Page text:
I live in a house of six girls, I know that over half of us have items in our wardrobe with the tags still on, most of which were brought because they were too good of a bargain to pass by and not actually because we needed them or will ever even wear them.
          There are then the items that people buy at cheap fashion shops such as Primark, I try and avoid these places at all costs due to their ethics and practices but also because the clothes are not made well. However, again, I know lots of people who will buy for example a christmas jumper for £10-15, it will be worn in for the next few weeks into the festive period then come April will be thrown out in a spring clean. Often due to it's low price tag people don't even view such items with enough value to keep, sell on, or even send to a charity shop.
          I think there has been a huge shift in the way we consume over the past couple of generations, my Mother often made her own clothes at my age, as did her friends - she says it was the cheapest and quickest way for her to get the clothes she wanted in time for the weekend. If I make myself clothes now my friends and contemporaries are always slightly shocked that I 1. have the skill to do so, and 2. have bothered to spend the time doing so.

          Its so interesting to hear all about the different relationships you all have with your clothes!
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        Nov 16 2013: I grew up that way also, my husband also.

        I expect you have been at a used goods store, like Goodwill, which is a fine place to find still serviceable clothing. My guess is that what lands there is mostly things that people have outgrown. But it is true, now that I think of it, that I do know someone indirectly who loves to wear different clothes and so gives clothes to such a store when she is tired of them and selects others from the same place. It can become like a large community sharing of clothes, with the very modest prices accompanying the exchange used to pay for education and training programs that Goodwill offers or, in the case of other similar large "exchanges," to contribute to one of the non-profit social service agencies.
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          Nov 16 2013: Yes Fritzie, I have been to goodwill, the salvation army facility and the local church when they have used goods sales, and those are the places I contribute anything that is still good, that I am pretty sure I will not use again. I know lots of people who practice what you mention above...trade cloths every once in awhile at goodwill-type shops, and they get some very lovely, barely worn cloths. Friends and I have traded a few cloths that we no longer want to have, or have outgrown, but now that I am retired, I don't really need much, and have not bought any cloths for years.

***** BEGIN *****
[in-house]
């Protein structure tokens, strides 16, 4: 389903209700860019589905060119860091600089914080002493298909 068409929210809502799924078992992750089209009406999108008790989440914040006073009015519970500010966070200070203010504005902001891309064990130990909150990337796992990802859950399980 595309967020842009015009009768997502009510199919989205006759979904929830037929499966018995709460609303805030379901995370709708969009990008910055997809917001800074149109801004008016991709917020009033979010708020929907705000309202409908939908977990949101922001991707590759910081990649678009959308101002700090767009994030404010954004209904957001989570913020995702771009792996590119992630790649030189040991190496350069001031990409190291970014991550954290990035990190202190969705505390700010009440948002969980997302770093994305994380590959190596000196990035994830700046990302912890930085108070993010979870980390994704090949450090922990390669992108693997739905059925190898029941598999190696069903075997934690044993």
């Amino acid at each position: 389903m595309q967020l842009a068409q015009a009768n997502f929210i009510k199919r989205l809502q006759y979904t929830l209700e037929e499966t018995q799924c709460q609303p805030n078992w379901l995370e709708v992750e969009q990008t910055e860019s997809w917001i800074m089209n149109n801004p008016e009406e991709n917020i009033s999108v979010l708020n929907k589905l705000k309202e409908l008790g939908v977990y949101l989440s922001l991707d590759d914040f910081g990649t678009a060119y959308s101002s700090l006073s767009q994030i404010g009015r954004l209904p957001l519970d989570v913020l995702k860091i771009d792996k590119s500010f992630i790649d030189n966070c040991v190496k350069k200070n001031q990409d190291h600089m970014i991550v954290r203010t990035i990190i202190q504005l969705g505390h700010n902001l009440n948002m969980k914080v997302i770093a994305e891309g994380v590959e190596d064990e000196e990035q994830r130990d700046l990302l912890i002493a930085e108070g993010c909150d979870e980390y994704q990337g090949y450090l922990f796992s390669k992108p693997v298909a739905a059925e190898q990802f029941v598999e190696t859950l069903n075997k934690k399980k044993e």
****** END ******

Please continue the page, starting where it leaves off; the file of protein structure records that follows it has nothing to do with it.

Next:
• Nov 15 2013: Personally, I believe several factors affect the value I place on clothing. First of all, a big part of why we become so attached to our clothes is because of their connection with our identities. Clothes generally are placed in our bedrooms, a place of safety and warmth. Our clothes bring a sense of familiarity and security that causes us to cling to them for comfort. Clothes could also represent a version of ourselves we wish we could be or miss being. Humans imbue objects with value all the time, and the ones that we associate with our emotions become the most important. Maybe a certain outfit made us feel like we were powerful or beautiful, and we are attached to the beauty it gave us and want it to remain close. Clothing becomes an important part of our identity. And because humans are slow to change who we are, we are slow to change our wardrobes as well.
  • Dec 15 2013: I never keep my clothes - i only use them, when I no longer use them, I hand them over to others.

    It does not take that much effort to hand them in to charity shops, much better than just dumping them.
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    Nov 30 2013: I keep my clothes as long as they are comfortable and serviceable. I rate clothing as I do the weather, namely that it shouldn't hurt.